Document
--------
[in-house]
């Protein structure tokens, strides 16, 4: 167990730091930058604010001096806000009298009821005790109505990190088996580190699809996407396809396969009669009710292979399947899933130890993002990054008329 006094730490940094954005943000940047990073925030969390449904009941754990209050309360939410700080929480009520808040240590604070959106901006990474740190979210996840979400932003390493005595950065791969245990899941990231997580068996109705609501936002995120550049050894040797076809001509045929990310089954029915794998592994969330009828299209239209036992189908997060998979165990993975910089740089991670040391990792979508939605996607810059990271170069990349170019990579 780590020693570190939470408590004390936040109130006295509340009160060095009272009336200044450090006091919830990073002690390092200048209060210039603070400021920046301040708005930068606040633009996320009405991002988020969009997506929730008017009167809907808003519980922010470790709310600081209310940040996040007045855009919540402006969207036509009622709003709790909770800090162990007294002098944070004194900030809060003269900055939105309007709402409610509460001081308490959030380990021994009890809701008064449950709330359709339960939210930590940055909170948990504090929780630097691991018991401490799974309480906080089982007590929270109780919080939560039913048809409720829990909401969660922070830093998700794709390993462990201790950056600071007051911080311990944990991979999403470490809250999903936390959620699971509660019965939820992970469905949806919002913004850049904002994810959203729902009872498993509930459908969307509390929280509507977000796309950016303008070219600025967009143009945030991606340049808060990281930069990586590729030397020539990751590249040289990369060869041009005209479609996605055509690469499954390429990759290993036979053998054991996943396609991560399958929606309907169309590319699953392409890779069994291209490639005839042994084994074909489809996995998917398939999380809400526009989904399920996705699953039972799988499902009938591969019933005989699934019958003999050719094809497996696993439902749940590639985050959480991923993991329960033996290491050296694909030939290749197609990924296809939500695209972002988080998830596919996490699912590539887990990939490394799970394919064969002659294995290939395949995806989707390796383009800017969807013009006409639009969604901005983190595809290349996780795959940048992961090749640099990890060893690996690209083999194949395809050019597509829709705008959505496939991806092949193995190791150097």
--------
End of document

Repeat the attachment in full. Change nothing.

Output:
[in-house]
């Protein structure tokens, strides 16, 4: 167990730091930058604010001096806000009298009821005790109505990190088996580190699809996407396809396969009669009710292979399947899933130890993002990054008329 006094730490940094954005943000940047990073925030969390449904009941754990209050309360939410700080929480009520808040240590604070959106901006990474740190979210996840979400932003390493005595950065791969245990899941990231997580068996109705609501936002995120550049050894040797076809001509045929990310089954029915794998592994969330009828299209239209036992189908997060998979165990993975910089740089991670040391990792979508939605996607810059990271170069990349170019990579 780590020693570190939470408590004390936040109130006295509340009160060095009272009336200044450090006091919830990073002690390092200048209060210039603070400021920046301040708005930068606040633009996320009405991002988020969009997506929730008017009167809907808003519980922010470790709310600081209310940040996040007045855009919540402006969207036509009622709003709790909770800090162990007294002098944070004194900030809060003269900055939105309007709402409610509460001081308490959030380990021994009890809701008064449950709330359709339960939210930590940055909170948990504090929780630097691991018991401490799974309480906080089982007590929270109780919080939560039913048809409720829990909401969660922070830093998700794709390993462990201790950056600071007051911080311990944990991979999403470490809250999903936390959620699971509660019965939820992970469905949806919002913004850049904002994810959203729902009872498993509930459908969307509390929280509507977000796309950016303008070219600025967009143009945030991606340049808060990281930069990586590729030397020539990751590249040289990369060869041009005209479609996605055509690469499954390429990759290993036979053998054991996943396609991560399958929606309907169309590319699953392409890779069994291209490639005839042994084994074909489809996995998917398939999380809400526009989904399920996705699953039972799988499902009938591969019933005989699934019958003999050719094809497996696993439902749940590639985050959480991923993991329960033996290491050296694909030939290749197609990924296809939500695209972002988080998830596919996490699912590539887990990939490394799970394919064969002659294995290939395949995806989707390796383009800017969807013009006409639009969604901005983190595809290349996780795959940048992961090749640099990890060893690996690209083999194949395809050019597509829709705008959505496939991806092949193995190791150097």